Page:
Race, Religion, and the Formation of the Latinx Identity
(The University of Chicago, 2023)
In this class, we will focus on the conditions of possibility, development, and problems surrounding the formation of the Latinx identity. We will pay special attention to how such an identity is expressed through and informed by religious experience, and to how religious experience is theoretically articulated in Latinx theology and religious thought.
To pursue this task, we will devote the first part of the class to the examination of the conditions of possibility of latinidad by focusing on the formation of the Latinx self. What makes Latines, Latines? Is this a forcefully assigned identity or one that can be claimed and embraced with pride? Is there such a thing as a unified Latinx self or shall we favor approaches that stress hybridity or multiplicity? In the second part of the class, we will shift from self-formation to community-formation by examining the experience of mestizaje (racial mixing) and its theoretical articulation in Latinx theology. Is this concept useful to describe the Latinx experience or does it romanticize the violence of European colonialism? Lastly, we will return to the formation of Latinx identity considering the ambiguities of religious ethnic identity through the examples of tensions between Catholic and Evangelical Latinos, and those emerging from the experiences of Latinos converting to non-Christian religions.
The Latinx Religious Experience in the United States
(The University of Chicago, 2022/DePaul University, 2021)
Latinos? Hispanics? Latinx? How much do we know about one of the largest minorities (18.5%) in the USA? How does their culture shape their religious experience? What is the role of religion in their politics and activism? In this class we will explore these and other questions drawing from biographical narratives, history, sociology, and theology. In the first part of this course, students will be introduced to foundational biographical narratives and historical sources for studying the Latinx religious experience. In the second part of the course, students will examine the diversity of Latinx religion and the multiple functions of faith and devotion in the Latinx community. The course culminates with a close examination of three authors (Roberto Goizueta, Michelle González, and Nancy Pineda-Madrid) whose work allows us to understand the complex and diverse links between theological reflection, religious practice, and political action in the Latinx community.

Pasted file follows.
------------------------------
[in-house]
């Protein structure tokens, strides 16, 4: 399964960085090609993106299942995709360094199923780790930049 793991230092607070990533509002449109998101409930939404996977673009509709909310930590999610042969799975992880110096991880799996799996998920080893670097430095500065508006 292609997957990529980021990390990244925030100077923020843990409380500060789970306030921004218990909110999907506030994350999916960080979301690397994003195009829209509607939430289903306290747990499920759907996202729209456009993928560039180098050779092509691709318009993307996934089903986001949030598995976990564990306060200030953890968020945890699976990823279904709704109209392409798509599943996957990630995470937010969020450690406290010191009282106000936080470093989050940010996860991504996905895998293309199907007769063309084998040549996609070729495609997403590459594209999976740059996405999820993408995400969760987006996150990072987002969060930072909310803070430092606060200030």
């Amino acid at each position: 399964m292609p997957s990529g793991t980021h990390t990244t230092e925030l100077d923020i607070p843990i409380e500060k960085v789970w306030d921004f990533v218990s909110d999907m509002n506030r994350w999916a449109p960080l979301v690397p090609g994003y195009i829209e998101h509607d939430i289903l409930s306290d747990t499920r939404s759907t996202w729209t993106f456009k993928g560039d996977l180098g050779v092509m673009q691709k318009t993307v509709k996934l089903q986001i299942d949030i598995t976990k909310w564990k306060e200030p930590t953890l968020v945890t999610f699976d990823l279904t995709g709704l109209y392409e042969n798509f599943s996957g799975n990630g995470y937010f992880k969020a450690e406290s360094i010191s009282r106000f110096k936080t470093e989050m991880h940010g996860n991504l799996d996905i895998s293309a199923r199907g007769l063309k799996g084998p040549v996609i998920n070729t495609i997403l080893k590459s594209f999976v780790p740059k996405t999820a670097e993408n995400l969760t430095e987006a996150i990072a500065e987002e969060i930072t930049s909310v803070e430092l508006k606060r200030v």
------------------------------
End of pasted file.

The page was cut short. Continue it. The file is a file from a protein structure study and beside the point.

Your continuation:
Introduction to Theology
(Pontificia Universidad Católica del Perú, 2021-present)
Gender and Sexuality in World Civilizations
(The University of Chicago, 2022)
Through a series of readings that include historical primary sources and examples of cultural production from antiquity to the present, we will investigate how bodies across a variety of cultures become sexed and gendered. In particular, we will ask how the very categories of sex and gender not only produce social meaning from bodies and their anatomical differences but may also be complicit in acts violence, oppression, and colonization. Thematically we will pay attention to the emergence and critique of the distinction between sex and gender; resistances to the gender binary; the relationship between gender, power, and authority; feminism and critiques of Western feminism; the category of woman as an object of scientific knowledge; and the flourishing of and violence against trans life. Finally, while we will be dealing with historical accounts in this course, the aim is to understand how the regulation of bodies in the past has informed and may challenge our understanding of the diversity of embodied experience in the present.
Religious and Progressive? Faith, Politics, and Moral Responsibility